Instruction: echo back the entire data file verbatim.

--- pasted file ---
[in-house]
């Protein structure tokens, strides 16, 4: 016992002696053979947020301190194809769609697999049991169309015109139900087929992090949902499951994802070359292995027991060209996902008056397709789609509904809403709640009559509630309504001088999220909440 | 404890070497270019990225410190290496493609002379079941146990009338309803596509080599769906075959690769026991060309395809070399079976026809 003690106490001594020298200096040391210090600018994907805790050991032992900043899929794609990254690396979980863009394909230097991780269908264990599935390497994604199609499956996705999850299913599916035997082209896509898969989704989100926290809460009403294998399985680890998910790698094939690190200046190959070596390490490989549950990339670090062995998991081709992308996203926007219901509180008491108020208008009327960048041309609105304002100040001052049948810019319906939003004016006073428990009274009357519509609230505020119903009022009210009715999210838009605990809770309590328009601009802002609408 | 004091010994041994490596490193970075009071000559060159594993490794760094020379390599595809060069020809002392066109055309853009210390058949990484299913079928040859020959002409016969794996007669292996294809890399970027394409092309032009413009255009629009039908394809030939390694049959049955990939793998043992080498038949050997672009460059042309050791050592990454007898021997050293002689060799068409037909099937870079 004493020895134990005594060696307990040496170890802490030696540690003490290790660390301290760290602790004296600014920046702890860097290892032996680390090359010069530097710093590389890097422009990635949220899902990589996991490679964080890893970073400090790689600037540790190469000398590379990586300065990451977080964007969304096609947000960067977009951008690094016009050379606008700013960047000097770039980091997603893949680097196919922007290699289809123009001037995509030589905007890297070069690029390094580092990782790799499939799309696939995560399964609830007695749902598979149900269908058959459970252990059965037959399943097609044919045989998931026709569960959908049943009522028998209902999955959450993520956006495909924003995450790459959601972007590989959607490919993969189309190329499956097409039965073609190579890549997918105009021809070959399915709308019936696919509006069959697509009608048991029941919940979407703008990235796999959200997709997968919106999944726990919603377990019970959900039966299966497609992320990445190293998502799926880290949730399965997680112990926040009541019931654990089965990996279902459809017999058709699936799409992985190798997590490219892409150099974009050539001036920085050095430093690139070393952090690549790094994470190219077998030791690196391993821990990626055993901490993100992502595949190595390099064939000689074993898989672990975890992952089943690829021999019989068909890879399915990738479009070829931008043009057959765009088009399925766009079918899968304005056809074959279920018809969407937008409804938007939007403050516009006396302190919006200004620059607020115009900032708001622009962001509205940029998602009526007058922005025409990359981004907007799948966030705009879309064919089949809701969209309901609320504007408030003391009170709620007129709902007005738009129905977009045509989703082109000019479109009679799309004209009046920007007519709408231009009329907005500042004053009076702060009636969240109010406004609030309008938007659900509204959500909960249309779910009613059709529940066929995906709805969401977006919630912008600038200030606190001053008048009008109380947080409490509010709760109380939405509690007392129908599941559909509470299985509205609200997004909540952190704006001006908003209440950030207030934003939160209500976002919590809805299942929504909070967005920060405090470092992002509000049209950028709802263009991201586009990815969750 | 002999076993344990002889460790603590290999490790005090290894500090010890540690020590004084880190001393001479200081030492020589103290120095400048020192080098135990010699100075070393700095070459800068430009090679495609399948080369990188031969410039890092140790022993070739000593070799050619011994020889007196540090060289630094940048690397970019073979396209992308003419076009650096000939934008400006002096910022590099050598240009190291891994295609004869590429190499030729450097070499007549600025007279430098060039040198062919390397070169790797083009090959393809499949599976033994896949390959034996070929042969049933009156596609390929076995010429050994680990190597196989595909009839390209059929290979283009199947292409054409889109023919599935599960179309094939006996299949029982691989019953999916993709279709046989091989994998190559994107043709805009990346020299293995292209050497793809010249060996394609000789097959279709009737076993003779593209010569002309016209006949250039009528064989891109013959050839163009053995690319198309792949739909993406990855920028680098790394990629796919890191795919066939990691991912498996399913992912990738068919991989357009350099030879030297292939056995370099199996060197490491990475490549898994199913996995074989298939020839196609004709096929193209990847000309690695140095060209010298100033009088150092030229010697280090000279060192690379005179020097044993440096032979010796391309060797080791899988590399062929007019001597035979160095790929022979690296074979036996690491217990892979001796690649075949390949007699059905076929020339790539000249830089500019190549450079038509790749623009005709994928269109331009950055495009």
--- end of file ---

[in-house]
């Protein structure tokens, strides 16, 4: 016992002696053979947020301190194809769609697999049991169309015109139900087929992090949902499951994802070359292995027991060209996902008056397709789609509904809403709640009559509630309504001088999220909440 | 404890070497270019990225410190290496493609002379079941146990009338309803596509080599769906075959690769026991060309395809070399079976026809 003690106490001594020298200096040391210090600018994907805790050991032992900043899929794609990254690396979980863009394909230097991780269908264990599935390497994604199609499956996705999850299913599916035997082209896509898969989704989100926290809460009403294998399985680890998910790698094939690190200046190959070596390490490989549950990339670090062995998991081709992308996203926007219901509180008491108020208008009327960048041309609105304002100040001052049948810019319906939003004016006073428990009274009357519509609230505020119903009022009210009715999210838009605990809770309590328009601009802002609408 | 004091010994041994490596490193970075009071000559060159594993490794760094020379390599595809060069020809002392066109055309853009210390058949990484299913079928040859020959002409016969794996007669292996294809890399970027394409092309032009413009255009629009039908394809030939390694049959049955990939793998043992080498038949050997672009460059042309050791050592990454007898021997050293002689060799068409037909099937870079 004493020895134990005594060696307990040496170890802490030696540690003490290790660390301290760290602790004296600014920046702890860097290892032996680390090359010069530097710093590389890097422009990635949220899902990589996991490679964080890893970073400090790689600037540790190469000398590379990586300065990451977080964007969304096609947000960067977009951008690094016009050379606008700013960047000097770039980091997603893949680097196919922007290699289809123009001037995509030589905007890297070069690029390094580092990782790799499939799309696939995560399964609830007695749902598979149900269908058959459970252990059965037959399943097609044919045989998931026709569960959908049943009522028998209902999955959450993520956006495909924003995450790459959601972007590989959607490919993969189309190329499956097409039965073609190579890549997918105009021809070959399915709308019936696919509006069959697509009608048991029941919940979407703008990235796999959200997709997968919106999944726990919603377990019970959900039966299966497609992320990445190293998502799926880290949730399965997680112990926040009541019931654990089965990996279902459809017999058709699936799409992985190798997590490219892409150099974009050539001036920085050095430093690139070393952090690549790094994470190219077998030791690196391993821990990626055993901490993100992502595949190595390099064939000689074993898989672990975890992952089943690829021999019989068909890879399915990738479009070829931008043009057959765009088009399925766009079918899968304005056809074959279920018809969407937008409804938007939007403050516009006396302190919006200004620059607020115009900032708001622009962001509205940029998602009526007058922005025409990359981004907007799948966030705009879309064919089949809701969209309901609320504007408030003391009170709620007129709902007005738009129905977009045509989703082109000019479109009679799309004209009046920007007519709408231009009329907005500042004053009076702060009636969240109010406004609030309008938007659900509204959500909960249309779910009613059709529940066929995906709805969401977006919630912008600038200030606190001053008048009008109380947080409490509010709760109380939405509690007392129908599941559909509470299985509205609200997004909540952190704006001006908003209440950030207030934003939160209500976002919590809805299942929504909070967005920060405090470092992002509000049209950028709802263009991201586009990815969750 | 002999076993344990002889460790603590290999490790005090290894500090010890540690020590004084880190001393001479200081030492020589103290120095400048020192080098135990010699100075070393700095070459800068430009090679495609399948080369990188031969410039890092140790022993070739000593070799050619011994020889007196540090060289630094940048690397970019073979396209992308003419076009650096000939934008400006002096910022590099050598240009190291891994295609004869590429190499030729450097070499007549600025007279430098060039040198062919390397070169790797083009090959393809499949599976033994896949390959034996070929042969049933009156596609390929076995010429050994680990190597196989595909009839390209059929290979283009199947292409054409889109023919599935599960179309094939006996299949029982691989019953999916993709279709046989091989994998190559994107043709805009990346020299293995292209050497793809010249060996394609000789097959279709009737076993003779593209010569002309016209006949250039009528064989891109013959050839163009053995690319198309792949739909993406990855920028680098790394990629796919890191795919066939990691991912498996399913992912990738068919991989357009350099030879030297292939056995370099199996060197490491990475490549898994199913996995074989298939020839196609004709096929193209990847000309690695140095060209010298100033009088150092030229010697280090000279060192690379005179020097044993440096032979010796391309060797080791899988590399062929007019001597035979160095790929022979690296074979036996690491217990892979001796690649075949390949007699059905076929020339790539000249830089500019190549450079038509790749623009005709994928269109331009950055495009």